BERKASOVO, Serbia/LJUBLJANA (Reuters) - The Balkans struggled with a growing backlog of migrants on Monday after Hungary sealed its southern border and Slovenia tried to impose a limit, leaving thousands stranded on cold, rain-drenched borders where tempers frayed.
Having declared it would accept only 2,500 per day, Slovenia said 5,000 had arrived from Croatia on Monday.
Around 2,000 more trekked through fields and along railway tracks over the border, having apparently arrived by train; they were rounded up by Slovenian police on the other side as a helicopter circled overhead, and escorted to a camp with capacity for 400, a Reuters reporter said.
“Croatia is ignoring our pleas, our plans,” Bostjan Sefic, state secretary at Slovenia’s interior ministry, told a news conference, saying the army would be called in to help if such a rate continued.
Attempts by Slovenia to ration the flow since Hungary sealed its border with Croatia at midnight on Friday have triggered a knock-on effect through the Balkans; Croatia began holding back new arrivals and Serbia said it might do the same on its border with Macedonia.
More than 10,000 were stranded in Serbia, the United Nations refugee agency (UNHCR) said, with more on the way but nowhere to go.
”It’s like a big river of people, and if you stop the flow, you will have floods somewhere. That’s what’s happening now,” UNHCR spokesman Melita Sunjic said from the Serbia-Croatia border, where about 2,000 people were forced to wait in a filthy, muddy no-man’s land.
The UNHCR later said that police let the crowd of 2,000-3,000 through shortly before dusk.
“I left my pregnant wife in Syria,” said Mohammed Habian, a 22-year-old Syrian from the devastated city of Homs on entering Serbia from Macedonia. “There is nothing that can stop us reaching freedom.”
Groups of migrants fought with each other in the morning, aid workers said, after a night spent under open skies, lashed by autumn wind and rain.
“Open the gate, open the gate!” they chanted, their passage barred by lines of Croatian police who erected an improvised fence to ration access.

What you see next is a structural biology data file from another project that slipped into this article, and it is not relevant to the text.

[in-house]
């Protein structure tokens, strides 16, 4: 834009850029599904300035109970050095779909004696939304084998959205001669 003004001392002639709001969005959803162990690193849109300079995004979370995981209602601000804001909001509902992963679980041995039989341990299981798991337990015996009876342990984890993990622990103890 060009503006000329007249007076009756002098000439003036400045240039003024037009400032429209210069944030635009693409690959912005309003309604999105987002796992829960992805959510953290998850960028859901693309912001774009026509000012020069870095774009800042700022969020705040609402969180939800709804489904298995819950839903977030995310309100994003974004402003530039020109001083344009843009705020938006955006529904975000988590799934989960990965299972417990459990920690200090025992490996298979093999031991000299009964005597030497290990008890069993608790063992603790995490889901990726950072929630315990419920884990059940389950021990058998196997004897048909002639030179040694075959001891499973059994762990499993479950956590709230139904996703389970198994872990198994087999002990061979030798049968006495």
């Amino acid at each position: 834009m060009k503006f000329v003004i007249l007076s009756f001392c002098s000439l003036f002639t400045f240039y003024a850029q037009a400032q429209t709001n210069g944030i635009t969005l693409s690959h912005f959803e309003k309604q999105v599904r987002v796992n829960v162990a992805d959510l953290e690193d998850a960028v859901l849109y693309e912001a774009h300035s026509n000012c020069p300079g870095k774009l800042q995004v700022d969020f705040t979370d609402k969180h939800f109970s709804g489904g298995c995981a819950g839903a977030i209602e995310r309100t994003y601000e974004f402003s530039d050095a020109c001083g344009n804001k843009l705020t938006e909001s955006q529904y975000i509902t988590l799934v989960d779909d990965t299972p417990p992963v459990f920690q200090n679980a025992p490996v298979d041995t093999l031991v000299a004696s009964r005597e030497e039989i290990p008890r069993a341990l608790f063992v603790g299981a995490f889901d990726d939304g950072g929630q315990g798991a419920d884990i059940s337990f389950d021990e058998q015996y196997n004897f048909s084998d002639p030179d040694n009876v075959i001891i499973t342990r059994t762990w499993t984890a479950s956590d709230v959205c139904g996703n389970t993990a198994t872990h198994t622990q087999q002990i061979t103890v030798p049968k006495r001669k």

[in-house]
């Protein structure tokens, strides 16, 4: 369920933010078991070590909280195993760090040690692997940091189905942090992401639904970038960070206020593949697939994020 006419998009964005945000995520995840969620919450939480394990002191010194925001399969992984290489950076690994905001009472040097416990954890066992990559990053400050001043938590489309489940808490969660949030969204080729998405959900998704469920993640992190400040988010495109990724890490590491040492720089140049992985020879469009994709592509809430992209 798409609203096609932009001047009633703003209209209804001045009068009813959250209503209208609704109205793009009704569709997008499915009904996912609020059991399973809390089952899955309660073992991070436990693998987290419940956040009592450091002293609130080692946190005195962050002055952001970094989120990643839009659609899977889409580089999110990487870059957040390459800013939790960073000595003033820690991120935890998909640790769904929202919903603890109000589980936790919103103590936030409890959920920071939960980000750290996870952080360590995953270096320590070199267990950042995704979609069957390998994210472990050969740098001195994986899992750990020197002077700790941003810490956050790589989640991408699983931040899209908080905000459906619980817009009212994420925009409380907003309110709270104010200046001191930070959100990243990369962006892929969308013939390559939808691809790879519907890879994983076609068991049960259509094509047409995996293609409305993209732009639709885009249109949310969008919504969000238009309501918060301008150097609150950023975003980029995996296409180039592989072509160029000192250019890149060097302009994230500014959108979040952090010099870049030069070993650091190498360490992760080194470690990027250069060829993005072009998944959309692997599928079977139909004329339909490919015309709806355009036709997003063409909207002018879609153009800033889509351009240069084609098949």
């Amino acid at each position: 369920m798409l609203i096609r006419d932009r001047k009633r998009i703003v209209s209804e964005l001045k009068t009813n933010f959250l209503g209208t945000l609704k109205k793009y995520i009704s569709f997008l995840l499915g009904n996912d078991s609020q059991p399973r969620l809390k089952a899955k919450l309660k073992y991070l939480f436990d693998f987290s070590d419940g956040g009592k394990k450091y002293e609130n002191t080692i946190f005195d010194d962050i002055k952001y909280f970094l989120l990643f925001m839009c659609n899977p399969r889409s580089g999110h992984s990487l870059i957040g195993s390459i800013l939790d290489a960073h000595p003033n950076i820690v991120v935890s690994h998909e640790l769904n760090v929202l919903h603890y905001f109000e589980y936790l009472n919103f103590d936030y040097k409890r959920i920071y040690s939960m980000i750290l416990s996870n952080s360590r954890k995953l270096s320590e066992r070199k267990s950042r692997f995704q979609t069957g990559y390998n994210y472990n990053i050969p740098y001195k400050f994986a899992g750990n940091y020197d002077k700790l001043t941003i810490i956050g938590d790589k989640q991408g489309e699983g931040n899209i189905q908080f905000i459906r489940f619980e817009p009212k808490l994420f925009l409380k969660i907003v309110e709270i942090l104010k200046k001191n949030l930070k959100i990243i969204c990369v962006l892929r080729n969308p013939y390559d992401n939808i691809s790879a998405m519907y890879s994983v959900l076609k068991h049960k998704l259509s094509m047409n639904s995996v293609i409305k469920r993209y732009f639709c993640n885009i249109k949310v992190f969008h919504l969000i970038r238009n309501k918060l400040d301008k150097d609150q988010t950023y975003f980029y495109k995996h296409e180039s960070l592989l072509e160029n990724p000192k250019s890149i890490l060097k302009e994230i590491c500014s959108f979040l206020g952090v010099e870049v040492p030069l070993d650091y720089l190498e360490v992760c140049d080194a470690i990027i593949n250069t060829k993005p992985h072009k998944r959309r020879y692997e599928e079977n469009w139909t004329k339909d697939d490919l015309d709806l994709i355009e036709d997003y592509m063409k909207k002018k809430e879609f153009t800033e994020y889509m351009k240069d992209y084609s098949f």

Slovenia found itself dragged into the path of the greatest migration of people in Europe since World War Two after Hungary sealed its border with Croatia to migrants on Friday.
A country of 2 million people bordering Hungary, Italy, Austria and Croatia, Slovenia said it would only allow in as many as it could register, accommodate and send on to Austria.
It said Austria had limited its own intake, something Vienna denied. Most refugees want to reach Germany, which for the moment is letting them enter.
An initially well-coordinated response by fellow ex-Yugoslav republics Slovenia and Croatia quickly broke down into the kind of discord and disarray that has characterized Europe’s response to the hundreds of thousands reaching its shores by boat across the Mediterranean and Aegean seas, many of them Syrians fleeing war.
Angry and over-stretched, Croatian police lashed out at journalists on the Berkasovo-Bapska border crossing, hitting a Reuters cameraman and threatening to smash his camera and assaulting and seizing equipment from at least one agency photographer.
Serbia’s minister in charge of migration suggested Serbia too might try to stem the flow from Macedonia; over 6,000 entered on Monday, many of them Syrians with small children.
“We have to think about how many people we can take in under such conditions,” Aleksandar Vulin told reporters in Berkasovo. “Let’s not blame Serbia when the entire EU is turning its gaze from what’s happening here.”
Hungary’s right-wing government says the mainly Muslim migrants pose a threat to Europe’s prosperity, security and “Christian values”, and has sealed its borders with Serbia and Croatia with a steel fence and new laws that rights groups say deny refugees their right to seek protection.
The European Union has agreed a plan, resisted by Hungary and several other ex-Communist members of the bloc, to share out 120,000 refugees among its members, a small proportion of the 700,000 migrants the International Organization for Migration (IOM) projects will reach Europe’s borders from the Middle East, Africa and Asia this year.
It is also courting Turkey with the promise of money, easier EU travel for Turks and “re-energized” accession talks if Ankara tries to stem the flow of migrants across its territory.
Meanwhile, relations between the countries of the former Yugoslavia were fraying.
“Yesterday the Croatian side stopped answering our phone calls so we do not know how many migrants to expect, which is making our work very difficult,” Slovenian Interior Minister Vesna Gyorkos Znidar told a news conference on Monday.
Her Croatian counterpart, Ranko Ostojic, told reporters in Croatia: “Slovenia first said it could receive up to 8,000 migrants (daily), then 5,000, then 2,500, and now it has been reduced to zero. It would mean that the whole burden is being left to Croatia.”
Additional reporting by Ivana Sekularac in Belgrade, Igor Ilic in Zagreb, Francois Murphy in Vienna and Fatos Bytyci in Miratovac, Serbia; Writing by Matt Robinson; Editing by Richard Balmforth